Mobile Consumer Lab and Mind Commerce recently published a report about Google’s Android. The 55-page report, entitled “Google Android and the Wireless Ecosystem” looks through the hype and cynicism that has surrounded Google’s official unveiling of Android and analyzes the significance of Android versus competitive platforms such as Symbian, Windows Mobile and MontaVista, as well as competing devices such as Apple’s iPhone and RIM’s Blackberry.
The report looks through the hype and cynicism surrounding Google’s official announcement of Android and the Open Handset Alliance and identifies the key opportunities and critical barriers facing the future evolution of this platform. The report benchmarks the Open Handset Alliance against Japan’s “Wireless Ecosystem” model, as well as competing services offered by Symbian, Microsoft, MontaVista, Apple, and RIM. Through this analysis, five key insights are presented and a roadmap for the future success of Google’s Wireless Ecosystem is provided.
Google’s plans are focused on the development of a comprehensive ecosystem which aims to bring mutual benefit to all participating members, and spark innovation in handset designs, content and service offerings as well as overall consumer behavior. However, based on the dynamics of the existing mobile industry, they face a number of fundamental challenges in realizing these dreams.
Key Findings of the Report
- Linux Developers are critical: Winning developers over to the Android platform will be a critical first step upon which Google must focus. If Google fails to accomplish this by mid-2008, Android will never achieve the critical mass necessary to compete with Windows Mobile or Symbian.
- Innovation is Fundamental: While the $10 Million developers challenge is nice, a long-term vision for how content developers will be compensated and rewarded for their efforts is a critical success factor.
- Operators hold the most critical role: Without Network Operators loosening their revenue-sharing strangle-hold on content developers, these companies hold the greatest power to thwart Google’s ambitions. We predict that Google will succeed in acquiring a spectrum license, and to use this to “convince” operators of the value of mobile innovation, either through partnerships or direct competition.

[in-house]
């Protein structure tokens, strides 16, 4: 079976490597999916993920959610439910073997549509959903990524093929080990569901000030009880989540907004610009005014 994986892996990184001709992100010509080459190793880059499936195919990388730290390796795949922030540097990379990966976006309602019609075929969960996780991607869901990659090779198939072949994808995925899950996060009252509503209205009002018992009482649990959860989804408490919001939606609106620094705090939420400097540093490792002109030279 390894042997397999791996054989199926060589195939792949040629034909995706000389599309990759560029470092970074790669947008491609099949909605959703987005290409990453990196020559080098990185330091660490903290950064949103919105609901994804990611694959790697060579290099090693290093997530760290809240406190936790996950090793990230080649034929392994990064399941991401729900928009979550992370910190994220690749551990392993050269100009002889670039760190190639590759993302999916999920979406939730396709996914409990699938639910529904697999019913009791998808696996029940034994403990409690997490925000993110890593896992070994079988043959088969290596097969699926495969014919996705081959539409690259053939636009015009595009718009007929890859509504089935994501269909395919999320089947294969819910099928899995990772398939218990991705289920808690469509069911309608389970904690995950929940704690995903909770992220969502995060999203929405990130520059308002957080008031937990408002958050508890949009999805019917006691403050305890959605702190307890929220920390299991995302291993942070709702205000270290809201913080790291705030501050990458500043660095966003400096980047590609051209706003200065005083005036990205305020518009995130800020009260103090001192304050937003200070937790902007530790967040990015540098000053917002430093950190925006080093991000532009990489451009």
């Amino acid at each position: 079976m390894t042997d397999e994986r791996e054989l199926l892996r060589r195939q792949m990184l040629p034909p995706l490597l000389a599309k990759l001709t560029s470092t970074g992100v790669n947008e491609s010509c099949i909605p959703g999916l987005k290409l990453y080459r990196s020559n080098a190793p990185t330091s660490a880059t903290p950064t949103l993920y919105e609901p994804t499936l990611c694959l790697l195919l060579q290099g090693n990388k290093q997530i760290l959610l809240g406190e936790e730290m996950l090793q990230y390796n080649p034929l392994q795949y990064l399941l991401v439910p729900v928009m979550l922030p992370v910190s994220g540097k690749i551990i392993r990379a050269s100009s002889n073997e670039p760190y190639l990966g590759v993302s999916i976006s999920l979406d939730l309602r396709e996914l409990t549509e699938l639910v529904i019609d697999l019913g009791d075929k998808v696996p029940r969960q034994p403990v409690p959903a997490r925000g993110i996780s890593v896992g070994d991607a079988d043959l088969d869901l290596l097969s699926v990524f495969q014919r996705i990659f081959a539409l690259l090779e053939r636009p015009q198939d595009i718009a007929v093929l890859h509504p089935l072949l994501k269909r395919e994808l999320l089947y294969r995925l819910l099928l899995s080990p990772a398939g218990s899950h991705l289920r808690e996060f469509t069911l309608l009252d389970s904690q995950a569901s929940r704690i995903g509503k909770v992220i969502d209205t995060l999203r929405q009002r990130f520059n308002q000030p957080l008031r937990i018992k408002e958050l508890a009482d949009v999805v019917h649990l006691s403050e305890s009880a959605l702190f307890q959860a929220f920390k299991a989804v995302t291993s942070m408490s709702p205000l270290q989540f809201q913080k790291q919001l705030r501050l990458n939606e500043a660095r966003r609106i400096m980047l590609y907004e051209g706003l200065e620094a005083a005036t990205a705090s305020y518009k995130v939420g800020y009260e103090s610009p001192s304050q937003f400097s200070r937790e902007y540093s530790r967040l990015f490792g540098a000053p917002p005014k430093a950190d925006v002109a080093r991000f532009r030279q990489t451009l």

- The Power of the Mobile Internet: For mobile innovation to truly succeed, Google and its Android developers must get consumers out of the habit of thinking of the Mobile Internet as a “smaller” and “less robust” PC Internet.
- Handsets are the Key: Google must develop compelling incentives to convince the larger Handset Manufacturers to focus upon and innovate using Android. Without a broad range of handsets available and optimized for Android content/services, Google’s mobile ad-revenue dreams will remain dreams.
- The Future is OFF the Network: For the Open Handset Alliance to convince Operators to loosen their grip on content and service revenues, alternative (and more profitable) revenue sources must be identified. While Government regulations will impede operator’s efforts to become banks, without a “carrot” to compliment the “stick” of Google’s plans to become a network operator, Google’s efforts to convince the world’s largest operators to adopt Android will be limited. Off-Network revenues will be the key ingredient for these discussions.
The cost of the report is $495 US for a single-user license and $995 US for an organization-wide license.